A lot of us have had to put together new daily routines now that we’re working from home, parenting from home, working and parenting from home or simply... um... staying home.
We’re also now at the point where parts of these new routines have started to become habits—which means it’s time to ask ourselves whether we’re happy with our new habits, or we need to do the work of creating a different kind of routine.
Why? Because, as behavioural design expert Nir Eyal explains, the stickiest parts of our daily routines become our habits. When we fall into a new routine, whether by choice or by accident, some aspects of the routine feel somewhat flexible while other aspects quickly become fixed—and those are the parts that become habitual behaviours.
Eyal summarises the psychological difference between habits and routines at The Next Web:
Imagine intending to wash your hands and the water suddenly shuts off. If you’re in the habit, not doing the behavior would feel strange, even uncomfortable. Even if the magic habit fairy told you your hands had been cleaned and there was no need to wash them, it would take you several days, if not weeks, to undo this habitual behavior.
A habit feels uncomfortable when we don’t do it, exactly the opposite is true of routines. This is where people get into trouble confusing habits and routines. They expect routines to be as effortless as habits, while the only thing about routines that’s easy, is how easy they are to skip. Not doing an effortful task, like doing the laundry or writing in a journal, is easy to forget because such behaviors are not a habit, they are a routine that requires effort.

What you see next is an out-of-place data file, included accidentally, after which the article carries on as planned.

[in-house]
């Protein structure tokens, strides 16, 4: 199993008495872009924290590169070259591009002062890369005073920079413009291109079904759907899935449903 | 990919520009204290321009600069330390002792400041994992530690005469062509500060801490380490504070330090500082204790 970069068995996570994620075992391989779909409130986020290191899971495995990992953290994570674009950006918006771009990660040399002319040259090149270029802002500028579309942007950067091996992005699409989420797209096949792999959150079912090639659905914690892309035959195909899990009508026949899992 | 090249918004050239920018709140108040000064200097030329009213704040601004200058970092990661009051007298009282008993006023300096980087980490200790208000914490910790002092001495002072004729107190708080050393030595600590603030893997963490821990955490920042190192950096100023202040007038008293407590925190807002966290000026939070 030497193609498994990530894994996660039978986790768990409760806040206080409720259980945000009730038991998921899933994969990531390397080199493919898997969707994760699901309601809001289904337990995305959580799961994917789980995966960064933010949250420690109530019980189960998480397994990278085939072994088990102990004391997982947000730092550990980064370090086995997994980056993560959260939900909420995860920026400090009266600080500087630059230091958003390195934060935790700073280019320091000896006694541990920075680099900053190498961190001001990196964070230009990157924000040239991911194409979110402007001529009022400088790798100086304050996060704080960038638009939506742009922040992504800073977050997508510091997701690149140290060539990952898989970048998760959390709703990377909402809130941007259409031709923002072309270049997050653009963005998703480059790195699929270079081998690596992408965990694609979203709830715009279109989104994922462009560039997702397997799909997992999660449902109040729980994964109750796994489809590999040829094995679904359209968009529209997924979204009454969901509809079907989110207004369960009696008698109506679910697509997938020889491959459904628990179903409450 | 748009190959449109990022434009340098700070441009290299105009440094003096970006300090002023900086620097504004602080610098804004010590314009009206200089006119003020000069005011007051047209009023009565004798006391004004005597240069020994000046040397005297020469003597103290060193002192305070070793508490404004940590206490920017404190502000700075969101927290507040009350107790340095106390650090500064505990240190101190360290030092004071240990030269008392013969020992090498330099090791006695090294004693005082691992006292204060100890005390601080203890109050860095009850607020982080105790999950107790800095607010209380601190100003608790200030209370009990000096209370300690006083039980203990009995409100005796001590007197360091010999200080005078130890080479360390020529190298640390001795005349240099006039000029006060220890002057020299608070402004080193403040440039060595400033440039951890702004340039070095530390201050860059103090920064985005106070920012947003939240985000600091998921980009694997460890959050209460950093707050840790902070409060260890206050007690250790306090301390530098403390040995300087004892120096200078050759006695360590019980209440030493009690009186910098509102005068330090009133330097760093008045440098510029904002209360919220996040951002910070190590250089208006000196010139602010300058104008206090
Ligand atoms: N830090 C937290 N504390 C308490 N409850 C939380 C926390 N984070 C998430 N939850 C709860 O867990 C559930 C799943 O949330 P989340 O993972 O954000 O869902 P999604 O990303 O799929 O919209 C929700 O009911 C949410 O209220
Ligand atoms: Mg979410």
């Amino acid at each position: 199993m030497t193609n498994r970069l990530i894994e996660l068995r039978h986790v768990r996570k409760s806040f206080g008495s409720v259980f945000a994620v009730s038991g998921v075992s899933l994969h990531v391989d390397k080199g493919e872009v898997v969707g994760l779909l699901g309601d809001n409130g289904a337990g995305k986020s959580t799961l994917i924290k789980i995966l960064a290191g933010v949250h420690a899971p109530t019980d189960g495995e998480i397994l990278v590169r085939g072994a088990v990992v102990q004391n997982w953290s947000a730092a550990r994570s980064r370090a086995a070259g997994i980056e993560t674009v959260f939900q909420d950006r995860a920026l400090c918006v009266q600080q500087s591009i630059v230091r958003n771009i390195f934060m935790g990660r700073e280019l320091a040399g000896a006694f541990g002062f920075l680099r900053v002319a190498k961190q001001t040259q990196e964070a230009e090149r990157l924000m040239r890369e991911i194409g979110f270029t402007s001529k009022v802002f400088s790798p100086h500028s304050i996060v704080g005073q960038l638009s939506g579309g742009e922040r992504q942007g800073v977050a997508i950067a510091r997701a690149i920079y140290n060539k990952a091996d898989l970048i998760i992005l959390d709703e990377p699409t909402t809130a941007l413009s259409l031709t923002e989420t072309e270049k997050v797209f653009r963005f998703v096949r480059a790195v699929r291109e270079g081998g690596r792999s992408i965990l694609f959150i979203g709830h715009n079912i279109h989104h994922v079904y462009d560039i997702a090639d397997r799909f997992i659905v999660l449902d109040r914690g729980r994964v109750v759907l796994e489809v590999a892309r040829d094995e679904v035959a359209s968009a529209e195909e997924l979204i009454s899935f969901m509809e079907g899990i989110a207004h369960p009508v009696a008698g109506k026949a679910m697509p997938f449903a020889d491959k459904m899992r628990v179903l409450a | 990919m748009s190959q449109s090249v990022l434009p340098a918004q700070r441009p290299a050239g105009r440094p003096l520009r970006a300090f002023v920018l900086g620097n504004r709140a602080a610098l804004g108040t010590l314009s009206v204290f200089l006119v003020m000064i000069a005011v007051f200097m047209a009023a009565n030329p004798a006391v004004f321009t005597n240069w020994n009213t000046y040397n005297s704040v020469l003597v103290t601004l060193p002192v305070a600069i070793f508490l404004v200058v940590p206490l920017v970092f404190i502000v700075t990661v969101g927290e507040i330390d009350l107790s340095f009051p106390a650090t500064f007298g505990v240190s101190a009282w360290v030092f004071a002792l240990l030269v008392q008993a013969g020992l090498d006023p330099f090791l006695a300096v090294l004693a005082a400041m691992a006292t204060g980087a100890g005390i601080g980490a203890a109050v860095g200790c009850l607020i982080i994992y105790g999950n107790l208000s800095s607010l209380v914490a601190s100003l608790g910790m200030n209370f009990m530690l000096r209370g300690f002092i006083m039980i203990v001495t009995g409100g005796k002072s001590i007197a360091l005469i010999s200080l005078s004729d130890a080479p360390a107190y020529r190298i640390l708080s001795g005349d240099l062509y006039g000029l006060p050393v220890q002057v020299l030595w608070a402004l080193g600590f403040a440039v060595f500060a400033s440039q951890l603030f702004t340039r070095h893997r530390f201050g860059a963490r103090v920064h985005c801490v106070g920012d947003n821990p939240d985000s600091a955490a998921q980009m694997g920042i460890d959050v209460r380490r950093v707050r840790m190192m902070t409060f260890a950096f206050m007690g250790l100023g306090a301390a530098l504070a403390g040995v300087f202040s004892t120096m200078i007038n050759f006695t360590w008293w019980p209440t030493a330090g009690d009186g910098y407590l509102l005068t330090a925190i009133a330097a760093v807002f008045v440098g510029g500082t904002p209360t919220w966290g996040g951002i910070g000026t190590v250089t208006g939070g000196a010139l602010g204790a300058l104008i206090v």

Of course, not all habits are as positive as hand washing (for 20 seconds while singing Happy Birthday or an equivalent tune of your choice). You probably have all kinds of routine-based habits that you don’t even realize have become ingrained—like checking social media every time you pick up your phone—and pulling yourself out of those kinds of inadvertent habit cycles will feel just as uncomfortable as going to bed without brushing your teeth or leaving the bathroom without washing your hands.
But as we’re already feeling a little uncomfortable and unmoored in many aspects of our lives, it might be the perfect time to ask yourself which habits you’d like to pick up, put down or change. I just put a set of dumbbells by my desk, for example, in the hopes that I can go from “when you need a break from work, go find another part of the internet to stare at” to “when you need a break from work, do some squats and bicep curls.”
And yes, it’s going to be hard to remember that I need to stand up, step away from my desk and pick up my dumbbells instead of taking the comfortable and habitual route of opening another browser tab. At first, anyway. Eventually, I’d like the weights habit to feel comfortable and automatic and expected, just like brushing my teeth before bed or having a cup of coffee in the morning—and that will only happen when the behaviour goes from a routine to a habit.
Until then, I’ll have to consciously think about remembering my dumbbells, every single time; I’ll also have to consciously make the decision to do the exercises, every single time. If the behaviour proves rewarding enough that it sticks, then I’ll have formed a new habit—and you can do the same, if you go through a similar process for the parts of your routine you’d like to change.